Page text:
MOT-exempt classics left with no tax disc

Admin blunder leaves old-timers with no road fund licence

Published:  16 May, 2013

THOUSANDS of classic owners could struggle to get their newly MOT-exempt cars taxed because of ongoing "technical issues" between the DVLA and VOSA, according to a story from industry body IAAF.

Owners of cars manufactured before 1960 have been complaining of problems obtaining their tax discs due to the DVLA's computer systems not recognising the MOT exemption, which was introduced last November.

The DVLA admitted that it had encountered "technical issues" regarding its computer systems recognising the MOT exemptions for some pre-1960 vehicles, but added that it is working on rectifying the issue and that it should not arise again when the vehicles affected are relicensed. While it was unable to say exactly how many vehicles were affected, it said that the problem only involved pre-1960 vehicles where the MOT was due to expire around the period the vehicle was being licensed and that a "very low" number of owners would encounter problems.

David Whitbread of the DVLA said, "The Electronic Vehicle Licensing system is linked to the MOT database run by the Vehicle Operator Services Agency (VOSA). Due to the short period of time between the announcement of the exemption in February and its introduction in November, the DVLA was unable to make the necessary system changes to remove the usual MOT check that vehicles go through before a tax disc is issued.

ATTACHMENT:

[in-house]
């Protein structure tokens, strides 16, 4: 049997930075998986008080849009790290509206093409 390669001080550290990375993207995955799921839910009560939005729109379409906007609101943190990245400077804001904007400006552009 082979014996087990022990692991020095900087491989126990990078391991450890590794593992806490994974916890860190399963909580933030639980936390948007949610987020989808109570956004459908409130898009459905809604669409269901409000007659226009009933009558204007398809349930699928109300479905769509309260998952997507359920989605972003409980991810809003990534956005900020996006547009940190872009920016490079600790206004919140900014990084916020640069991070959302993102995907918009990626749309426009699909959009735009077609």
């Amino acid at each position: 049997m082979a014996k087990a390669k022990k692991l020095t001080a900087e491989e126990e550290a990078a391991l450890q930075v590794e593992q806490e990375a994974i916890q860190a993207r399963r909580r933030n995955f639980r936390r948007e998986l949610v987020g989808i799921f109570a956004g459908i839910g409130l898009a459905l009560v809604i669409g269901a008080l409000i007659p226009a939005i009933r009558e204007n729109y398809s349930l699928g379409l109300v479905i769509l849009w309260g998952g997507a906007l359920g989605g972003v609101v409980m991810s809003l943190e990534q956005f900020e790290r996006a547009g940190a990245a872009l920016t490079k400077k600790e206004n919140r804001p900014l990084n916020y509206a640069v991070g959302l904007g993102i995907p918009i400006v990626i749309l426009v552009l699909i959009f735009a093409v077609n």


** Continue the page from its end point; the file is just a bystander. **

"Customers who are unable to licence via the Electronic Vehicle Licensing system can licence at a Post Office but they will require a completed V112 (Declaration of exemption from MOT testing) where the customer declares that their vehicle is exempt."

Classic car enthusiasts are understandably annoyed. MG YA owner John Morris said: "Getting a tax disc has been a nightmare. I tried to tax my MG online and the system wouldn't let me do it, so I rang the DVLA, who told me to go to a Post Office to tax it as their computer system does not recognise the MOT exemption."

"I went to the Post Office, but was refused a tax disc because the staff there said I needed an MOT. I've been going round in circles, bit I've still not got any road tax for my classic!"

Although pre-1972 vehicles are 'tax exempt' they still need to display the disc to legally be allowed on the road. Police will certainly pull over a car - and can have it impounded - if the licence is not on the screen.

Related Articles


Sign Up

For the latest news and updates from Aftermarket Magazine.


Where should the next Automechanika show be held?


©DFA Media 1999-2018